When Nokia unveiled the PureView 808 earlier this year, it triggered a pitched battle between the camera phone and camera lobby. Yes, the PureView was indeed a smartphone, but what made news was its staggering 41.0-megapixel sensor — you don’t get to see that kind of megapixel count in most DSLRs, leave alone humble camera phones (in India, we are still stuck in 12.0-megapixel territory with the likes of the Sony Xperia S and Nokia’s own N8). The days since have seen endless photographs being taken by the device being shown to the world, with camera phone enthusiasts insisting that the era of specialised cameras was coming to an end — a notion traditional photographers scoffed at.
Well, the PureView has finally landed in India. And while we are sure that it is unlikely to win any beauty contests with its rather bulky and heavy frame (13-mm thick, 169- gm heavy), we are equally sure that not many would give the device’s looks a second look (pun intended). It is a sturdy device with a 4.0-inch AMOLED display, a three-button panel beneath it and a plastic back that is rendered bulky by the 41.0-megapixel sensor with Xenon flash. It is a solid device, but not designed to turn heads.
What a camera
What it is designed to do, is take great shots. We can confidently say that this is by far the best camera we have seen on a phone — period. You can shoot pictures in Automatic, Scenes and Creative mode. As the names indicate, Automatic allows the camera to decide what is best, Scenes lets you specify the conditions in which a picture is being taken (night, close up and portrait, etc.) and Creative is the one in which your inner photographer can run amuck, tweaking settings like ISO, white balance and exposure compensation, among other things. We stuck to taking pictures in Automatic mode for the most part and were rewarded with pictures that were rich in detail and colour and easily a match for some of the low-end point and shooters in the market. HD video was outstanding too, with no lags.
What really impressed us was the fact that the images (you can go up to 38.0-megapixels on this baby) contained a wealth of detail that we could zoom into to create new shots. You actually could take a picture of dozens of people scattered over a large area and then zoom into a small portion of it, crop it and have a new shot that was also perfectly capable of being displayed and even printed out. That is the power of all those megapixels. Take it from us, if Abraham Zapruder had been using the PureView 808 to shoot JFK’s assassination, we would have been able to see not just the gunman (if there was one) on the grassy knoll, but also every blade of grass on it.
It’s a phone too
With all the attention being focused on to its camera, it is easy to forget that the PureView is a smartphone as well. And a very powerful one at that. It is powered by a 1.3 GHz processor, 512 MB memory, storage of up to 48 GB (16 GB onboard) and just about every connectivity option you can think of, from USB-on-the-Go to 3G, Wi-Fi, Bluetooth and GPS. There is also stacks of software that comes preinstalled on the device including games, maps, e-mail, social networking apps and apps that let you mess around with your camera output. We loved Silent Film Director, which allowed us to create videos with old film effects (including a charming Chaplinesque one). Sound quality was among the best we have heard on a phone — in fact, it was right in iPod territory, thanks to some magic from Dolby, we hear — and the battery life was frankly staggering. We got two days comfortably on a 2G network and through a day with no hassles on a 3G one.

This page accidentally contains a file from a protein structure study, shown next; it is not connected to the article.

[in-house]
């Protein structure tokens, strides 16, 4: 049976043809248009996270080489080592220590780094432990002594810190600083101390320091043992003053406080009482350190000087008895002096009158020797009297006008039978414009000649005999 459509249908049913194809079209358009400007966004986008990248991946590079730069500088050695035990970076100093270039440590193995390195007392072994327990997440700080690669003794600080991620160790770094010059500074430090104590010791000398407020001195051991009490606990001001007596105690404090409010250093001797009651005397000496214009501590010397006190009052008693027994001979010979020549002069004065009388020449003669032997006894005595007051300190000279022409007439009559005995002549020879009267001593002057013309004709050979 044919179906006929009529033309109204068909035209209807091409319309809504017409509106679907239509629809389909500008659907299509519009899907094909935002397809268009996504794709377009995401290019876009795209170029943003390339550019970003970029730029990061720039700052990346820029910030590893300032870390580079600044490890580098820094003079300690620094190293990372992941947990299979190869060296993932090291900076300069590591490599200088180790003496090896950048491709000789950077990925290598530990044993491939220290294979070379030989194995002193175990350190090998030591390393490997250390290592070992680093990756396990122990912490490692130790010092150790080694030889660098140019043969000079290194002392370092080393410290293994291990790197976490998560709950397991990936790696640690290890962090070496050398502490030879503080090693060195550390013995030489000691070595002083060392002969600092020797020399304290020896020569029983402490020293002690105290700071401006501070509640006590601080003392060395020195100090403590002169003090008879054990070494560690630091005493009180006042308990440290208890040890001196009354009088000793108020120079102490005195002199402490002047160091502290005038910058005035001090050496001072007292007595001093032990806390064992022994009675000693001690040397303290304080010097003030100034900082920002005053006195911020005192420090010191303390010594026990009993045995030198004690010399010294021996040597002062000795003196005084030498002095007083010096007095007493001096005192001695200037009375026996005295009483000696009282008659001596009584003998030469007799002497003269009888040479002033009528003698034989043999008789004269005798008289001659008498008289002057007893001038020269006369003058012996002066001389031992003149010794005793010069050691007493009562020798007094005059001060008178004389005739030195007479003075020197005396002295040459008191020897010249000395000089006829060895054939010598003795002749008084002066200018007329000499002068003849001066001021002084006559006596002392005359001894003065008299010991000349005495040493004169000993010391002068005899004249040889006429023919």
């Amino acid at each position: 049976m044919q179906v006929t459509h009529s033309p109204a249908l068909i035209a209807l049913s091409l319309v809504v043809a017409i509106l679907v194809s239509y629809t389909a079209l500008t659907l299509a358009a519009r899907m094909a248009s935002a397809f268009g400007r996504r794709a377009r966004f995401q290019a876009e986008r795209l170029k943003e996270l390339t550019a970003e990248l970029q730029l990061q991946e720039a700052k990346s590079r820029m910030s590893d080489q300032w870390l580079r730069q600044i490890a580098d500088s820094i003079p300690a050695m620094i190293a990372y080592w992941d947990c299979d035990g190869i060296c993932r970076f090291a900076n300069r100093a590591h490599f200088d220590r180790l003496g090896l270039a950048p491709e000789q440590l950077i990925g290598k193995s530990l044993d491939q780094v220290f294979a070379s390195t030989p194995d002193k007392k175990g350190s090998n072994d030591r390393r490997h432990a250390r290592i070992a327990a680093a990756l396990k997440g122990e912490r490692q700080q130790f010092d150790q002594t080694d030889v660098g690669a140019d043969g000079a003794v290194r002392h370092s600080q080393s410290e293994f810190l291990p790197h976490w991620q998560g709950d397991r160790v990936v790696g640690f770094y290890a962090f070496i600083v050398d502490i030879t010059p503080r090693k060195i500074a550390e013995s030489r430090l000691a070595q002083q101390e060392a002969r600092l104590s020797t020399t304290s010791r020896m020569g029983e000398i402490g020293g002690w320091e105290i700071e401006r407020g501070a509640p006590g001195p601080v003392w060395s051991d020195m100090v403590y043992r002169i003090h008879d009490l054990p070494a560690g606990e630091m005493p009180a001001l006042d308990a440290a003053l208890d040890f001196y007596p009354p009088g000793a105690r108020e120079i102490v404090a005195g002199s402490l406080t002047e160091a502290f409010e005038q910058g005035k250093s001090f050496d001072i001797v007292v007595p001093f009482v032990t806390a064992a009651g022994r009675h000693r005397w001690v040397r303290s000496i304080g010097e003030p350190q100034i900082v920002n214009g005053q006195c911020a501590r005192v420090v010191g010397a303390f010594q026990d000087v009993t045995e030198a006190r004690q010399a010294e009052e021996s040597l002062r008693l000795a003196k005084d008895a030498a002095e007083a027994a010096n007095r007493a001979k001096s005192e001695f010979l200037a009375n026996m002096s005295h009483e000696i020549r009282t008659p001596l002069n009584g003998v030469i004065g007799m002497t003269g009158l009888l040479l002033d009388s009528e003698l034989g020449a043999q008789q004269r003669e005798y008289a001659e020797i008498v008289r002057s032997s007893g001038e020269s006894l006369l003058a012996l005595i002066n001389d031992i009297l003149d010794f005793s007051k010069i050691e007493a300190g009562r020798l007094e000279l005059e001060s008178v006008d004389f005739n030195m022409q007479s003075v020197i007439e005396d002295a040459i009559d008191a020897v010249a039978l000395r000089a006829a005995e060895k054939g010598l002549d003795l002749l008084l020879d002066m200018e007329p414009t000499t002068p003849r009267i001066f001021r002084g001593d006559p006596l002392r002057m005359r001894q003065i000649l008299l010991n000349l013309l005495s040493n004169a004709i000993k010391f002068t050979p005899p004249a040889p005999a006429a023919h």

The OS let down
All of this would have been enough to make this an awesome smartphone in its own right. The catch is that it runs on Symbian Belle, which is nowhere near as smooth as iOS, Android or even the OS Nokia recently took to heart, Windows Phone. The result is a device with phenomenal hardware that is tripped up by an OS that seems determined to play spoilsport. There were moments when onscreen buttons stopped responding, text and picture alignment went haywire and images that we intended to send to our Facebook walls ended up in other albums, and yes, there was the occasional lag, specially as the number of pictures, messages and mails began to accumulate on our device. The number of app options is limited too, as Symbian does not really have the kind of apps that iOS and Android do (no Instagram, no Pixlr-o-matic, not even Facebook and Twitter apps on par with those on other platforms).
Should you get it?
At a price tag of Rs 33,890, the PureView starts looking like an expensive proposition, especially as that puts it bang in DSLR territory for camera lovers and close to the likes of the Galaxy SIII, iPhone 4 and Xperia S in smartphones. The problem is that the PureView comes out on top in neither area — it cannot really batter DSLRs yet and as a smartphone, is let down by its OS. What it is, however, is perhaps one of the best convergence devices we have seen — it is good enough to be a camera, a phone and thanks to its outstanding sound, a media player, in its own right. As a whole, alas, it is not greater than the sum of its parts, though it comes close. If only it ran Windows Phone.
No sweat for DSLR
While there is no doubt that the PureView 808 redefines cellphone photography, it is unlikely to pose a threat to DSLRs, as many had thought. DSLRs offer changeable lenses, ease of use and the option to zoom in while taking a shot rather than afterwards, which feels a lot more normal (and less time-consuming) than taking a shot and then figuring out which parts of it we wish to zoom into. They may be heavy, more bulky than cameraphones and yet another gadget to carry, but if you have Rs 34,000 to spare and are into photography, a DSLR remains your best option.
See what the 41 mp camera can do
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